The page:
History


The Swan Boat story dates back to the 1870's when Robert Paget, whose descendants continue to operate the business, was granted a boat for hire license by the City of Boston.

Rowing a small boat in the Public Garden lagoon was a favorite summer pastime for city residents during the day and evening.

 

 

 

 

 


 

In 1877, Robert and others introduced a new kind of boat to the waters of the lagoon. With the popularity of the bicycle expanding, he developed a catamaran which housed a paddle wheel arrangement that was foot-propelled. To cover the captain, Robert suggested a swan.

The idea came to him from his familiarity with the opera Lohengrin. The opera is based on a medieval German story in which Lohengrin, a knight of the Grail crosses a river in a boat drawn by a swan to defend the innocence of his heroine, Princess Elsa.

 

 

 

 

 


Initially, the fleet was comprised of single-seaters that could carry eight. The present boats are replicas of the originals, but have five or six benches, carrying up to 20 passengers.

single swan boats


 

 

Robert Paget lived only one year after the first Swan Boats were launched. He died in 1878 at the age of 42 and his wife Julia, a young widow with four children, assumed full management of the new enterprise.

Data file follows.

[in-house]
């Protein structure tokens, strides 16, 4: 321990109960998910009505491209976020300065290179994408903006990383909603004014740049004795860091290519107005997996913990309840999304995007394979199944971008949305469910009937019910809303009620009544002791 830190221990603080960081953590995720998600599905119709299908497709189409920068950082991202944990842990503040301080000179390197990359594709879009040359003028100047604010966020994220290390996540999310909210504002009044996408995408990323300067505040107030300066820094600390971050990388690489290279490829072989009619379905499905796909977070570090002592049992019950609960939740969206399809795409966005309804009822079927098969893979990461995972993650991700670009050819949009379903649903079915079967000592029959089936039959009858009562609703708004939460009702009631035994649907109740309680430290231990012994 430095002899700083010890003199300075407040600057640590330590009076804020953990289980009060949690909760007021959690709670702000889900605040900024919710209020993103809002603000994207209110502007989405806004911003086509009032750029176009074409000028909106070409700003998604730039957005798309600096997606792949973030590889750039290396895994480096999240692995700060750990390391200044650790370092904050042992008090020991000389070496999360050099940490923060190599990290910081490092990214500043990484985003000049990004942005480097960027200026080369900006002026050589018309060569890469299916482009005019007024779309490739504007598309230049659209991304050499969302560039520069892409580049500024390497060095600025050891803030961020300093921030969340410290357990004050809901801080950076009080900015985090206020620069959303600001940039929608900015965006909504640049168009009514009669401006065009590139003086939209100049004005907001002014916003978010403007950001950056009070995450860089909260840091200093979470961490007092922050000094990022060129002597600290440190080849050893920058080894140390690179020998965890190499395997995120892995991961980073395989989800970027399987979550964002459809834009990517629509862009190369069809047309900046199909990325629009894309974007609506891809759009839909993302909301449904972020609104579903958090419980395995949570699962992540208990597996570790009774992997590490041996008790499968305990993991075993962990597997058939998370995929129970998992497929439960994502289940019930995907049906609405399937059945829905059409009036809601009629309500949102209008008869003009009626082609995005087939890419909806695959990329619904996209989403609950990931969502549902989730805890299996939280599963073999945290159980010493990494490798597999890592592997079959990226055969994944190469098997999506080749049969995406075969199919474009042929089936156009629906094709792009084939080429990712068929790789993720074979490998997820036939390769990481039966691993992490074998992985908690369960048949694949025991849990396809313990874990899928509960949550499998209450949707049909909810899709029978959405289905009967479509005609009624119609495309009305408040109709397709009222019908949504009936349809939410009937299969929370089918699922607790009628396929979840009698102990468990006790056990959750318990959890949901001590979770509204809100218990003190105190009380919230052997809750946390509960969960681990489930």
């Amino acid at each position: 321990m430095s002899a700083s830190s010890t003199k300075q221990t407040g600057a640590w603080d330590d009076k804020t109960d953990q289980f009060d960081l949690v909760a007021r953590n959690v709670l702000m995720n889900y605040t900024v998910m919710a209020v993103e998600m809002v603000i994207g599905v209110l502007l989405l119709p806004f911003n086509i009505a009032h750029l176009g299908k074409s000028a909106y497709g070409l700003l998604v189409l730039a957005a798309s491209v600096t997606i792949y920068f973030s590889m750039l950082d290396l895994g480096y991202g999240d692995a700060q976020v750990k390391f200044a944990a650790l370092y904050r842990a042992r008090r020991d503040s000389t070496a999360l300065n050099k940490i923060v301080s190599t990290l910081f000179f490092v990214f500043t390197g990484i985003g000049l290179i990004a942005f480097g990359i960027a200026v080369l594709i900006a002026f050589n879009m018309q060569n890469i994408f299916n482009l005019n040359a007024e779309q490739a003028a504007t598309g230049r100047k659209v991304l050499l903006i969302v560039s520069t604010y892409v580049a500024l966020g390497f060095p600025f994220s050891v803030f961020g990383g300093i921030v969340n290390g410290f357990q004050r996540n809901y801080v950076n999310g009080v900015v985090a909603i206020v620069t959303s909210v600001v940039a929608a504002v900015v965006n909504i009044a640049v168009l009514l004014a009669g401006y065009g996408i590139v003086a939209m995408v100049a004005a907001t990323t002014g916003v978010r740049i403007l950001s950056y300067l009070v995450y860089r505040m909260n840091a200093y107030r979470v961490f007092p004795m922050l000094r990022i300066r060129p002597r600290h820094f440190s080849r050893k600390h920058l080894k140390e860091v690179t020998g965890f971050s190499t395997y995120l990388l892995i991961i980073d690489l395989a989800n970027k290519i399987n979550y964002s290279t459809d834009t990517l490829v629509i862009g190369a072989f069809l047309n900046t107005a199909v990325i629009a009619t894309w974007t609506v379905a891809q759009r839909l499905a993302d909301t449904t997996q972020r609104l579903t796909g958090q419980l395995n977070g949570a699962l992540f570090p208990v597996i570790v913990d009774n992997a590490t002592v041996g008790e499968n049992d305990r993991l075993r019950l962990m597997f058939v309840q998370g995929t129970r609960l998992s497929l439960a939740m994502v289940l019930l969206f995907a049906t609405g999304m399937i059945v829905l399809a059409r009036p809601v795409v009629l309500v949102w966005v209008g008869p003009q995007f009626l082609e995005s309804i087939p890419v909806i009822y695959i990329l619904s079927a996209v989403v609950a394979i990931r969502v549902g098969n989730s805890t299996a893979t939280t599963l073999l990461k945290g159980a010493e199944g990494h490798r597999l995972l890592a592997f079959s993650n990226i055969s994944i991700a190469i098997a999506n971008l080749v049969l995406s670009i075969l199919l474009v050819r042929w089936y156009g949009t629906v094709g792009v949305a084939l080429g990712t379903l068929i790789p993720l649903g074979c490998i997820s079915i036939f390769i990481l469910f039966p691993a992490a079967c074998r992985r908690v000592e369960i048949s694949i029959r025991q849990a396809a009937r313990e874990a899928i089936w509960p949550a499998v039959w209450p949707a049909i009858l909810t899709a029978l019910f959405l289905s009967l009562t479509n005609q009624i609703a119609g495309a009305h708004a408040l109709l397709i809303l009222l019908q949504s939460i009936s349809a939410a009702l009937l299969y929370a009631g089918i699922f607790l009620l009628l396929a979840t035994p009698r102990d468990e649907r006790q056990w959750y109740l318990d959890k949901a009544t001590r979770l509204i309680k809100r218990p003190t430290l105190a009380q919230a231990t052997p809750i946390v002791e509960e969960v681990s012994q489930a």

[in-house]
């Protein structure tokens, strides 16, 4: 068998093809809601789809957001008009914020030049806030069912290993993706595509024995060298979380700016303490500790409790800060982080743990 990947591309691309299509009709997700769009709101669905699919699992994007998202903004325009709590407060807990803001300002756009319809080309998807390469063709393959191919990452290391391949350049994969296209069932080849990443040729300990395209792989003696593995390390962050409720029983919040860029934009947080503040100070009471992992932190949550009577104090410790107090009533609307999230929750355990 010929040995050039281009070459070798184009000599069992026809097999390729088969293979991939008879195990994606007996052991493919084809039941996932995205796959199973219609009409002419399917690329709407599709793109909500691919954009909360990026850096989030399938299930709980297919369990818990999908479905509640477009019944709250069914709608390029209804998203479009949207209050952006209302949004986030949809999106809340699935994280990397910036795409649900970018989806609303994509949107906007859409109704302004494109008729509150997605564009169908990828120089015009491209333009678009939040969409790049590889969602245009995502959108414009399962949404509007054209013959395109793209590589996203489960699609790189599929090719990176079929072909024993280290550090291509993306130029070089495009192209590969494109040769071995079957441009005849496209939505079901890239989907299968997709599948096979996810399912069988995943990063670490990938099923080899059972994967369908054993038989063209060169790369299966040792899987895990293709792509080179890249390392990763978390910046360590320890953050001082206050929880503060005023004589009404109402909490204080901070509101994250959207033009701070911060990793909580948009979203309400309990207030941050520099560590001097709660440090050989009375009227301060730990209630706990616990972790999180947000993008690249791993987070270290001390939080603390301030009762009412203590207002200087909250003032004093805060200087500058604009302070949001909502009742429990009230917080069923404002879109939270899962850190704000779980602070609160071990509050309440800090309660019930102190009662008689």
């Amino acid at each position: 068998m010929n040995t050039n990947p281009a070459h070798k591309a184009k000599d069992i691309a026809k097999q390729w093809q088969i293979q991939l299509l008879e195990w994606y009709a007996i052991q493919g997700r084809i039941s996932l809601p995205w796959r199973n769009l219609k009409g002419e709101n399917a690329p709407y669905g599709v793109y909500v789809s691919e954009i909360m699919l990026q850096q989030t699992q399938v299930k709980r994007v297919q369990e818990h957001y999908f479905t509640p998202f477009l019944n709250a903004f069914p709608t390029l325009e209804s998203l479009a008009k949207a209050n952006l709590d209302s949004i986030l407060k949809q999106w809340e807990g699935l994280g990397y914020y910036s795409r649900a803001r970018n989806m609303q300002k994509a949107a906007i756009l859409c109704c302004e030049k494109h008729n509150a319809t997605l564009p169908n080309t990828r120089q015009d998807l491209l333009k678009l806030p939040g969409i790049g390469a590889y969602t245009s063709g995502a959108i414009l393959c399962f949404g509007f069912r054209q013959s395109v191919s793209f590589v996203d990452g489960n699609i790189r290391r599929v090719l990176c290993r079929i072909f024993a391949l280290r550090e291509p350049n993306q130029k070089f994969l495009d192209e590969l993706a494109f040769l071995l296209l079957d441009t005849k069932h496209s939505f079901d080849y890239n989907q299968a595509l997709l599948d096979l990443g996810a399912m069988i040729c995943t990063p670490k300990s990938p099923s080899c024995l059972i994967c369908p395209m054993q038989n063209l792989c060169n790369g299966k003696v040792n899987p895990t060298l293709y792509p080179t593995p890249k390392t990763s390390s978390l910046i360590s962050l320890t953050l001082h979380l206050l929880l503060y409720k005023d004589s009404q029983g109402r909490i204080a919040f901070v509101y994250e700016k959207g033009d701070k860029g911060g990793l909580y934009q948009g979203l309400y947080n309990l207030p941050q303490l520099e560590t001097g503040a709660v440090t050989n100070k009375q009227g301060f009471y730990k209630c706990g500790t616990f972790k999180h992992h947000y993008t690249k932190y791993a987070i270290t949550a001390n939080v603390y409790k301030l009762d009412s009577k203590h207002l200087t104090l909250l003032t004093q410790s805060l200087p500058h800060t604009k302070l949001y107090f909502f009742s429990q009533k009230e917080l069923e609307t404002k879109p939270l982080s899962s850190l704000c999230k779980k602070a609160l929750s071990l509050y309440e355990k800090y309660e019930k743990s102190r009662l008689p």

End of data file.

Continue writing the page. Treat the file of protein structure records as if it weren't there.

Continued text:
From 1878 through the early 1900’s, Julia persevered to keep the family business alive. Because she was a woman, she was required for many years to gather signatures from local business owners in the Back Bay to provide testimony to her ability to run her business.

 

 

 


John Paget

In 1914, Julia's youngest son, John carried on the tradition for the Paget family.

With increasing popularity of the Swan Boats, John started work on larger vessels with five benches on each boat.

The current fleet consists of six boats, the oldest of which was built by John in 1918. John and his wife Ella raised six children, all of whom spent many summers working on the boats.

Along with his father and mother, John loved nature and wildlife. To him, the Public Garden was a very special spot.

 

 


Paul Paget

After 50 years of commanding the tiny fleet, John Paget died in 1969 and his son, Paul took over the helm.

The tradition, which began over 120 years ago, has grown to become a symbol of Boston and the city's unique blend of history and beauty. Paul and his wife Marilyn maintain the charm and integrity of a vision that became a reality for a young boat builder and his wife many years ago.

 

 

 

 

 

 

 



The view while riding on the Swan Boats gives each passenger the opportunity to enjoy the natural splendor provided by the 24 acres of the Public Garden. This green and flowering emerald, in the middle of the bustling metropolis, provides a natural refuge for man and bird alike.

In describing the enchantment of old Boston, one local scribe wrote "The Swan Boats are cruising and the ducks are chasing peanuts. It will be just that way for a hundred springs from now, we hope. The New Boston is here and maybe some day there will be a new, New Boston, but good old Boston, like the Swan Boats, quietly glides on forever."

 

Read more about the Swan Boats on our About Us page